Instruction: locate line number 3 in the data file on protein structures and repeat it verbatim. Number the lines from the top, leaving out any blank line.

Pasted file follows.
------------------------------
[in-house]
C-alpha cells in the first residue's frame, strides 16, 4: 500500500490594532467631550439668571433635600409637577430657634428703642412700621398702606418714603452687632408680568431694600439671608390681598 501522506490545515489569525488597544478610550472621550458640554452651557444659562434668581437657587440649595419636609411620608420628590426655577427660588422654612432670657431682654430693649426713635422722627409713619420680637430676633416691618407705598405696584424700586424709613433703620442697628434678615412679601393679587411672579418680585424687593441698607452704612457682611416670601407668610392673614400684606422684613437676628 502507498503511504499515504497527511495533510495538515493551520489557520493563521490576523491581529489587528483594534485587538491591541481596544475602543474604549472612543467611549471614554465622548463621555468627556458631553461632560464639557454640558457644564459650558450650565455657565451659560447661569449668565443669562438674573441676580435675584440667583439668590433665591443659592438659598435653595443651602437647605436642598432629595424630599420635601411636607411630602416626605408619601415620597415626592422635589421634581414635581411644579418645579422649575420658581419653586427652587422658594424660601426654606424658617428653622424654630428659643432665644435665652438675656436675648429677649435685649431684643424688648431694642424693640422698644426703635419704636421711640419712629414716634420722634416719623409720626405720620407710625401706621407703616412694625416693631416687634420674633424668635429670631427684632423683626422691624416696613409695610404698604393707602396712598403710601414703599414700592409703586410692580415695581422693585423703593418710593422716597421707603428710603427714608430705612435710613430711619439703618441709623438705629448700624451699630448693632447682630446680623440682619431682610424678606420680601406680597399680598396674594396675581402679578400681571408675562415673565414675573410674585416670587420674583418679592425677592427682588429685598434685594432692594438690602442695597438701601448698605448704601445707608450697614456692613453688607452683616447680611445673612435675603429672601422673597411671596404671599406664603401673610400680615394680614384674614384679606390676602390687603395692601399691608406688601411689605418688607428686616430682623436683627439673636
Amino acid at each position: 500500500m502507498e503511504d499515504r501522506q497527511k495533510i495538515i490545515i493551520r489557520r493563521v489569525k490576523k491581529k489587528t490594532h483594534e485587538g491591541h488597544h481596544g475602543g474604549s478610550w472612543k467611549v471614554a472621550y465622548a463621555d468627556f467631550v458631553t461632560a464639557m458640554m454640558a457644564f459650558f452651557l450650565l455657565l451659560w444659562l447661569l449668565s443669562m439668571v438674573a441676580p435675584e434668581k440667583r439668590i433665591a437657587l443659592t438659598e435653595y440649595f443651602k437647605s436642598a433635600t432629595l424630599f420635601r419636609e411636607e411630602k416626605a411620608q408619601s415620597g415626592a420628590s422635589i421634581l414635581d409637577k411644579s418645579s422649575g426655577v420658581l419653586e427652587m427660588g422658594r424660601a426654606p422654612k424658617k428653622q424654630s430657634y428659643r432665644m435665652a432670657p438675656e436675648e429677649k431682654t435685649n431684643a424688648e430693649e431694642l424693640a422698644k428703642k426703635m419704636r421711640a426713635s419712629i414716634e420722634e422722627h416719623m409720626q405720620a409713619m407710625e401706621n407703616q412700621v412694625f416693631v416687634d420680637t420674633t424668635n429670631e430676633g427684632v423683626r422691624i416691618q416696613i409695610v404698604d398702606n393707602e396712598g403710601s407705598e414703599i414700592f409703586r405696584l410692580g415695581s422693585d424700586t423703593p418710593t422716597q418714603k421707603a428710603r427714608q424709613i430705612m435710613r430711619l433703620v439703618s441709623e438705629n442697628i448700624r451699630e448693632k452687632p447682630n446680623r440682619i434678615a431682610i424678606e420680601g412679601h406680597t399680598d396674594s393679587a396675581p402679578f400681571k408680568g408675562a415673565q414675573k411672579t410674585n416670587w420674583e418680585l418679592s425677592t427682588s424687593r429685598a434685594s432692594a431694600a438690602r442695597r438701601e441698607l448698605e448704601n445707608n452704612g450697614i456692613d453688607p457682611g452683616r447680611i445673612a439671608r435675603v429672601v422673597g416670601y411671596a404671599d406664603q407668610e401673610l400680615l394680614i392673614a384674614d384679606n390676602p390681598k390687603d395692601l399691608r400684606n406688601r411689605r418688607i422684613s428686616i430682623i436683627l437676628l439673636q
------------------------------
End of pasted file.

Amino acid at each position: 500500500m502507498e503511504d499515504r501522506q497527511k495533510i495538515i490545515i493551520r489557520r493563521v489569525k490576523k491581529k489587528t490594532h483594534e485587538g491591541h488597544h481596544g475602543g474604549s478610550w472612543k467611549v471614554a472621550y465622548a463621555d468627556f467631550v458631553t461632560a464639557m458640554m454640558a457644564f459650558f452651557l450650565l455657565l451659560w444659562l447661569l449668565s443669562m439668571v438674573a441676580p435675584e434668581k440667583r439668590i433665591a437657587l443659592t438659598e435653595y440649595f443651602k437647605s436642598a433635600t432629595l424630599f420635601r419636609e411636607e411630602k416626605a411620608q408619601s415620597g415626592a420628590s422635589i421634581l414635581d409637577k411644579s418645579s422649575g426655577v420658581l419653586e427652587m427660588g422658594r424660601a426654606p422654612k424658617k428653622q424654630s430657634y428659643r432665644m435665652a432670657p438675656e436675648e429677649k431682654t435685649n431684643a424688648e430693649e431694642l424693640a422698644k428703642k426703635m419704636r421711640a426713635s419712629i414716634e420722634e422722627h416719623m409720626q405720620a409713619m407710625e401706621n407703616q412700621v412694625f416693631v416687634d420680637t420674633t424668635n429670631e430676633g427684632v423683626r422691624i416691618q416696613i409695610v404698604d398702606n393707602e396712598g403710601s407705598e414703599i414700592f409703586r405696584l410692580g415695581s422693585d424700586t423703593p418710593t422716597q418714603k421707603a428710603r427714608q424709613i430705612m435710613r430711619l433703620v439703618s441709623e438705629n442697628i448700624r451699630e448693632k452687632p447682630n446680623r440682619i434678615a431682610i424678606e420680601g412679601h406680597t399680598d396674594s393679587a396675581p402679578f400681571k408680568g408675562a415673565q414675573k411672579t410674585n416670587w420674583e418680585l418679592s425677592t427682588s424687593r429685598a434685594s432692594a431694600a438690602r442695597r438701601e441698607l448698605e448704601n445707608n452704612g450697614i456692613d453688607p457682611g452683616r447680611i445673612a439671608r435675603v429672601v422673597g416670601y411671596a404671599d406664603q407668610e401673610l400680615l394680614i392673614a384674614d384679606n390676602p390681598k390687603d395692601l399691608r400684606n406688601r411689605r418688607i422684613s428686616i430682623i436683627l437676628l439673636q